statements in which a composer who was also an intellectual formed in the “Vormärz” period summoned almost the entire intellectual inheritance of his age and forced it into service to justify his conceptions of musical drama. This process involved some drastic reinterpretation of the philosophies upon which it drew; yet the conceptions they were supposed to serve stood in no need of justification…Wagner varied the philosophical, aesthetic and political theories he proclaimed in his writings entirely for the sake of his musical dramas, which in the last analysis were the only thing that truly possessed him. The works are the key to the writings, not vice versa.
That is, the operas and music dramas must be understood first in their own, internal terms, and only second as reflections of ideology. Back of this conviction lies another, articulated elsewhere by Dahlhaus—that the music in these works must be understood before they can be understood as operas or music dramas.
This may seem obvious enough. But it is a longstanding complaint among musicians that the staggering Wagner literature contains so few studies of the music qua music. There is still no generally accepted model for the way the mature music of Wagner “works,” as there is for Bach, Beethoven, Schoenberg, and even Palestrina. An aura of mystification about the technical basis of his music was promoted by Nietzsche’s “Cagliostro of modernism” himself. “Silence was hard for Wagner,” Dahlhaus remarks, but he also reminds us that this composer who wrote about everything else scarcely ever wrote about his music in its practical (as opposed to its metaphysical) aspects. “It is as though he fought shy of utterances about the thing on which, in the last analysis, all else depended.”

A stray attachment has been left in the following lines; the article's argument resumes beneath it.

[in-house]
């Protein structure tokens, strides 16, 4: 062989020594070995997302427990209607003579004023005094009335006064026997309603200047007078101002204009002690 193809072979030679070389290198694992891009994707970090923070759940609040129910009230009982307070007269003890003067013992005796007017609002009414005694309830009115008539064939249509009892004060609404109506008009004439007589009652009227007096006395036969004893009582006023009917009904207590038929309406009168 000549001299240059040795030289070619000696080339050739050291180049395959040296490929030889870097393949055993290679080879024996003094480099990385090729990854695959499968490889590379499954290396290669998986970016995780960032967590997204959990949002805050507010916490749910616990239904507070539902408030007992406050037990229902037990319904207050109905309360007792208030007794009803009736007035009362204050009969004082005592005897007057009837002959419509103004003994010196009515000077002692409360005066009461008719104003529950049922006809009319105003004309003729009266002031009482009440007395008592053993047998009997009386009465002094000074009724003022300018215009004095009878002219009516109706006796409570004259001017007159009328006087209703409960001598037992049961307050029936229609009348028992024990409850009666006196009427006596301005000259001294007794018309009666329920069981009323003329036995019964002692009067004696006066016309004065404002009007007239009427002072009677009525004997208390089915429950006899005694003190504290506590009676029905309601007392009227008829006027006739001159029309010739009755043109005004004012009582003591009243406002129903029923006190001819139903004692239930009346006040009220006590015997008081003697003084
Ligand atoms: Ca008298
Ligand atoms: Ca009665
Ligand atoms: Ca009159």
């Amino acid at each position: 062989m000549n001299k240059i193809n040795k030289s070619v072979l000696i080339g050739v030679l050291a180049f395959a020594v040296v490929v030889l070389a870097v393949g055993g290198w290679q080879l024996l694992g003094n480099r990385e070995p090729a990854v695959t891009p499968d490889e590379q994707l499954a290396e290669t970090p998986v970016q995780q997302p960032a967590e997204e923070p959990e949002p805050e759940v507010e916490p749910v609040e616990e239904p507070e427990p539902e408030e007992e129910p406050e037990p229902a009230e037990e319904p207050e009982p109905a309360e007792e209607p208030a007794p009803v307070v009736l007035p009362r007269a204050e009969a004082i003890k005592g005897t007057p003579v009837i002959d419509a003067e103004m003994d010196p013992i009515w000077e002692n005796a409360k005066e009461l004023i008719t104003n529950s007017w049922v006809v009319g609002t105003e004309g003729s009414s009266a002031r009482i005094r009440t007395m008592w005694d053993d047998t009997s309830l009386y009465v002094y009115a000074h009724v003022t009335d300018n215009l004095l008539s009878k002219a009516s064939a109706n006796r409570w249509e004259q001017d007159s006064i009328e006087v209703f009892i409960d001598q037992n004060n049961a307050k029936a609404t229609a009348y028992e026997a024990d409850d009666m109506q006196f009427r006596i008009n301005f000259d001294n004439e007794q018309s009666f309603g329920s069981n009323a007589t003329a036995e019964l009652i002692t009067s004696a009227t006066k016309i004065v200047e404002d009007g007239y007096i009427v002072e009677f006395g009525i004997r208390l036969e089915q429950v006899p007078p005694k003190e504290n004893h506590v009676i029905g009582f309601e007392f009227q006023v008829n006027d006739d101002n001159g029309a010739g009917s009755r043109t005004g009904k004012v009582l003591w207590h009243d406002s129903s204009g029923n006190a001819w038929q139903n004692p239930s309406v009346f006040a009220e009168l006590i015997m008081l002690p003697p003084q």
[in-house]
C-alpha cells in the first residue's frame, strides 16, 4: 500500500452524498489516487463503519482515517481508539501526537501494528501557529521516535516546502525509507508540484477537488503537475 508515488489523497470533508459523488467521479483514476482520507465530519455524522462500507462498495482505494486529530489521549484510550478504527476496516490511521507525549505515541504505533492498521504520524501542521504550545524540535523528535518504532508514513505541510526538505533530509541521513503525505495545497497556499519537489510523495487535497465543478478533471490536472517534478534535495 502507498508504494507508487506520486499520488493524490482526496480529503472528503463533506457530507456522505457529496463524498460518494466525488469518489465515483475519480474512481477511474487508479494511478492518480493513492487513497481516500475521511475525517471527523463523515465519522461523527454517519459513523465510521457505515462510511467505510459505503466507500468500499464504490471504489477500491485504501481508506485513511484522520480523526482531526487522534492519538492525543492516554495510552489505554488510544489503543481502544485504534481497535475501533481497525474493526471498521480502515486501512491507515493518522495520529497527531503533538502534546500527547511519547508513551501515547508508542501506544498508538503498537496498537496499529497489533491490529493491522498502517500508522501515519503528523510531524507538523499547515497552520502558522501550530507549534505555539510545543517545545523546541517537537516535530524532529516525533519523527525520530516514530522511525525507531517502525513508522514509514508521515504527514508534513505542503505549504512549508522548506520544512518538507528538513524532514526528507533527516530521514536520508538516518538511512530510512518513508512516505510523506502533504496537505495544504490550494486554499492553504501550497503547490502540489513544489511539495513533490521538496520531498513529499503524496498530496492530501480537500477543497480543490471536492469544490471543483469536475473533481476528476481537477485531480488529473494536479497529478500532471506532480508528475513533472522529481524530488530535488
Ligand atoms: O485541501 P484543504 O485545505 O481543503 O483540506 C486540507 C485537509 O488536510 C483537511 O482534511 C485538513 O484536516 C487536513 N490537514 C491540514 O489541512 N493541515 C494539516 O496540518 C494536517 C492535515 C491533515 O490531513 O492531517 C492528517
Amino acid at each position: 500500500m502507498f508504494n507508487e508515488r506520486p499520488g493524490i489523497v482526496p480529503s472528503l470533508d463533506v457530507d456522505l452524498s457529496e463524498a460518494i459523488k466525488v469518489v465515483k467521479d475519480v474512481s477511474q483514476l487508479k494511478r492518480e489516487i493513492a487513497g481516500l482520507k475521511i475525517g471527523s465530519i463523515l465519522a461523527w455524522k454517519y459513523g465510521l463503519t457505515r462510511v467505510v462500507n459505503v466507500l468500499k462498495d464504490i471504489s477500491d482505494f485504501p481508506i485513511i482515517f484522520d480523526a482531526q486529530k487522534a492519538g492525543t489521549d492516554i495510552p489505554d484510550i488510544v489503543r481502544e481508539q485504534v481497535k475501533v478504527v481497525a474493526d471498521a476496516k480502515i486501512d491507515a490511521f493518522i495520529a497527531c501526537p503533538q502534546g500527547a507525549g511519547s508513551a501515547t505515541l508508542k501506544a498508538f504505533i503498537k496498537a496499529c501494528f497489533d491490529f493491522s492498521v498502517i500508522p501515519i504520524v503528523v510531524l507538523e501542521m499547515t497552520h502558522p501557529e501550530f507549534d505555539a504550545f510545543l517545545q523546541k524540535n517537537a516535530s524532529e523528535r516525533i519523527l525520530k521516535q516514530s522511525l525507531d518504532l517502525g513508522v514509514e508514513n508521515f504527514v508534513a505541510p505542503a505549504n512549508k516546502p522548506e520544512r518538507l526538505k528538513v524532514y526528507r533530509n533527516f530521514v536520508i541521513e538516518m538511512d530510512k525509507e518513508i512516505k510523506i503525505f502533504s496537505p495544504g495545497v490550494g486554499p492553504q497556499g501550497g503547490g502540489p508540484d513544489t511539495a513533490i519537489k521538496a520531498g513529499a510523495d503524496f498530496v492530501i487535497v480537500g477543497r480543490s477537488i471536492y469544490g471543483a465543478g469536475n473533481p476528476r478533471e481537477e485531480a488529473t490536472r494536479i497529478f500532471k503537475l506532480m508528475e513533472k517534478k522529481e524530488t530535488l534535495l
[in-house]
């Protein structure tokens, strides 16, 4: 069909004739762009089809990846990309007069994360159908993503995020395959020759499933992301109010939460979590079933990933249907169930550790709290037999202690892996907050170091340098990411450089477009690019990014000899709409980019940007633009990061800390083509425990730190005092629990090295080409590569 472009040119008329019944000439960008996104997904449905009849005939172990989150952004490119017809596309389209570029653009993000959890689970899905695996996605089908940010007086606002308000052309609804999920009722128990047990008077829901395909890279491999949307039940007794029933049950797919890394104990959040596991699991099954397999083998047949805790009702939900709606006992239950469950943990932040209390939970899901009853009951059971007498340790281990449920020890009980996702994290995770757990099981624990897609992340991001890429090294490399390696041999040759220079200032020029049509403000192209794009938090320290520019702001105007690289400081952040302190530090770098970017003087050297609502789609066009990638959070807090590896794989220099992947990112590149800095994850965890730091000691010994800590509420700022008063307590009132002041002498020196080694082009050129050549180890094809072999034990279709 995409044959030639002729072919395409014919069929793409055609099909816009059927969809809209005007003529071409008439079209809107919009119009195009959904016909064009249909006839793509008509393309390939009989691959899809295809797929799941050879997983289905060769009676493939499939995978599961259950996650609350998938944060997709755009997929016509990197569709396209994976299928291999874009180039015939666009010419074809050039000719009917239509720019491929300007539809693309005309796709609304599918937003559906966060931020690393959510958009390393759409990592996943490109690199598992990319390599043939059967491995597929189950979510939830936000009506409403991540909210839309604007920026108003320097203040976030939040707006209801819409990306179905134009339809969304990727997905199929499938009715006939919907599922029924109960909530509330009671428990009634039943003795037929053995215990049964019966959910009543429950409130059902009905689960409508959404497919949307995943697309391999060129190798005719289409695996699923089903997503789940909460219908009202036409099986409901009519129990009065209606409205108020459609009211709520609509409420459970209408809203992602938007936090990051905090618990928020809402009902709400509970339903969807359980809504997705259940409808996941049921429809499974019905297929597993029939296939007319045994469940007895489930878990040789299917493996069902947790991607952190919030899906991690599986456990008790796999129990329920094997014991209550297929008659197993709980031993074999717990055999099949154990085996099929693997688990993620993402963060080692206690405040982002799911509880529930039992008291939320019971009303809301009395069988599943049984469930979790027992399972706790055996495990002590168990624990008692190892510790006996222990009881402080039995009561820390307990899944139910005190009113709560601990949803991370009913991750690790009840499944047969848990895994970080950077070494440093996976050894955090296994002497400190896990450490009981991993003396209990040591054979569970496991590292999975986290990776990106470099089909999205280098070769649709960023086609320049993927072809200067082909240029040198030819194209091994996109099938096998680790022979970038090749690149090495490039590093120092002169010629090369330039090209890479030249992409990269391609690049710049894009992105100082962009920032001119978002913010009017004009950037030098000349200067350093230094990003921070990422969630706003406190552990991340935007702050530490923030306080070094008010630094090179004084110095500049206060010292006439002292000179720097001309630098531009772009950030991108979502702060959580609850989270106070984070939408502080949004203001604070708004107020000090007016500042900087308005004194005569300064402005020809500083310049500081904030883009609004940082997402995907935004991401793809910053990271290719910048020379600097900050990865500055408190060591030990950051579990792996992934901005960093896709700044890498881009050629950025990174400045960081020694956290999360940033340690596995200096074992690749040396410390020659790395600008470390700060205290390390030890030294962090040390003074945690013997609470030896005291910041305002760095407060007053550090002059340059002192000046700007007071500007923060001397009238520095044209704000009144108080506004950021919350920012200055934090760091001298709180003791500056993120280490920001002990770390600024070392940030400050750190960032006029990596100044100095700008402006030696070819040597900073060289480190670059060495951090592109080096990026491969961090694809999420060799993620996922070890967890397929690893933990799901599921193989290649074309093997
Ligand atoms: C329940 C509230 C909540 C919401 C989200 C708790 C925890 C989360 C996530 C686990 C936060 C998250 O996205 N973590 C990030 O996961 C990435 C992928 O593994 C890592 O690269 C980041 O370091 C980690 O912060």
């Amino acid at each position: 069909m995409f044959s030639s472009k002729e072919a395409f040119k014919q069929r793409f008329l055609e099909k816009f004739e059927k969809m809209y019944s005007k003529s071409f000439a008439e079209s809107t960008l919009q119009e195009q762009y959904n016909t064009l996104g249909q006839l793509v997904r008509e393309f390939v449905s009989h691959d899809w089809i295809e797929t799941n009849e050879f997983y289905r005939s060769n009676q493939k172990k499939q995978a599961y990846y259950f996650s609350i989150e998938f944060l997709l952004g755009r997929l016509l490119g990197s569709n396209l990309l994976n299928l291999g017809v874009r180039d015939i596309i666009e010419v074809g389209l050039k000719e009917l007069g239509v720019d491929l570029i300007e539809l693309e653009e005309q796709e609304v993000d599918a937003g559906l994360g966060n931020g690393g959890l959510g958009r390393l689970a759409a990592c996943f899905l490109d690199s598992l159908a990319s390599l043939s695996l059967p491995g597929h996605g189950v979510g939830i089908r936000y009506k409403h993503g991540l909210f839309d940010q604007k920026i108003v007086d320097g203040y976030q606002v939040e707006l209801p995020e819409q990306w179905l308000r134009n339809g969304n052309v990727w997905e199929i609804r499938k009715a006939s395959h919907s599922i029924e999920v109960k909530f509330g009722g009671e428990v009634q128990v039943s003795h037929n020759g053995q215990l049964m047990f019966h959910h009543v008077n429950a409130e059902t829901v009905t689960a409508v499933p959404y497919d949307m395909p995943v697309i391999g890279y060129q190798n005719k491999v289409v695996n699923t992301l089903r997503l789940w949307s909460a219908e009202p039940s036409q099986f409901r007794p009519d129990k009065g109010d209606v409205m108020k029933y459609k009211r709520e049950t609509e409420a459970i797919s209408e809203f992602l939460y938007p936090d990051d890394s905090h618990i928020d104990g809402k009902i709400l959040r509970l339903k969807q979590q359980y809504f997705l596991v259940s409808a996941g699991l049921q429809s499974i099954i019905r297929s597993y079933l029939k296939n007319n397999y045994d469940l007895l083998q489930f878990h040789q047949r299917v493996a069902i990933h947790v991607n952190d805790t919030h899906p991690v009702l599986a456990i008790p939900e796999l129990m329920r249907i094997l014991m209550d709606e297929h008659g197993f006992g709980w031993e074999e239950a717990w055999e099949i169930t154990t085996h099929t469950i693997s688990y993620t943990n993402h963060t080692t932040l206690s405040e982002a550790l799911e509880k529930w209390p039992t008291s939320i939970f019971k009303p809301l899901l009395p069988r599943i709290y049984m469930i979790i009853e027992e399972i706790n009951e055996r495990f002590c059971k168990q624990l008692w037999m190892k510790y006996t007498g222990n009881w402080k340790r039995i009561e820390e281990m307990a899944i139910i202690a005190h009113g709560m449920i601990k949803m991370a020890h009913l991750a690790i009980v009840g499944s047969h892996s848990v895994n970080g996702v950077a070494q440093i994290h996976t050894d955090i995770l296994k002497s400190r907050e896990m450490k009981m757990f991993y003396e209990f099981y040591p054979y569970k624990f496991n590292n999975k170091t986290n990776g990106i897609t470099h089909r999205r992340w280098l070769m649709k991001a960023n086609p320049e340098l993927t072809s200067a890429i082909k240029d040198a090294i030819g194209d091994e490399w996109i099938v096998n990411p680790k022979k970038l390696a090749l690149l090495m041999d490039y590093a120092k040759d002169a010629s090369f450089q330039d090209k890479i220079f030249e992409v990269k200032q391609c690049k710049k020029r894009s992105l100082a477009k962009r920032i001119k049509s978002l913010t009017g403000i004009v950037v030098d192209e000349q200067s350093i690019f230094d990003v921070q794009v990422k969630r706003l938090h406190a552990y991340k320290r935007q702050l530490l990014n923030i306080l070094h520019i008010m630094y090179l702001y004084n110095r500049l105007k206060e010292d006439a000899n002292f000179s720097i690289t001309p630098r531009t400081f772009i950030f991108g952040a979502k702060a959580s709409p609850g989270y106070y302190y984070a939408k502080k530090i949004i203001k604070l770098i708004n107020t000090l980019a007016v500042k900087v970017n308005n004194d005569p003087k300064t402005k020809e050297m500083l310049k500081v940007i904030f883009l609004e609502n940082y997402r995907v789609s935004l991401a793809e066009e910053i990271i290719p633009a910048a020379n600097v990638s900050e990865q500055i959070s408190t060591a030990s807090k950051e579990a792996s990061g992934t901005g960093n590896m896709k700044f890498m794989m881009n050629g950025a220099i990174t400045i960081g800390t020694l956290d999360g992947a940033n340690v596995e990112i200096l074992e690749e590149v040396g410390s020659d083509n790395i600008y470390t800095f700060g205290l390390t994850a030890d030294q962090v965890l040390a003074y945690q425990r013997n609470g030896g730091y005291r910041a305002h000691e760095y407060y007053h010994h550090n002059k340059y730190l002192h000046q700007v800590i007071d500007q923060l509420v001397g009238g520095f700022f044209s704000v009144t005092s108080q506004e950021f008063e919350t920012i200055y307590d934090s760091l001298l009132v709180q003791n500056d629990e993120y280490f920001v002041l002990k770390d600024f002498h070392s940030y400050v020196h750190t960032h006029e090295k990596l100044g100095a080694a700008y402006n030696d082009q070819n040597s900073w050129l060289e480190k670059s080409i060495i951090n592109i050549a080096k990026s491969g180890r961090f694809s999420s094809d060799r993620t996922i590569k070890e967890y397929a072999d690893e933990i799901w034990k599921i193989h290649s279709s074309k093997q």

Of the dozen or more recent Wagner books mentioned in this review, only two deal centrally with the music—both of them PhD theses, one in musicology and one in music theory, published in the UMI dissertation series. Few of the others devote much attention to music at all. The Wagner issue of a new journal, Opera Quarterly, which has more than 300 pages of material by nearly seventy writers, has not a single illustrative example in music notation. A symbolic omission: can one imagine a similar pile of writing about Manet without a single illustration?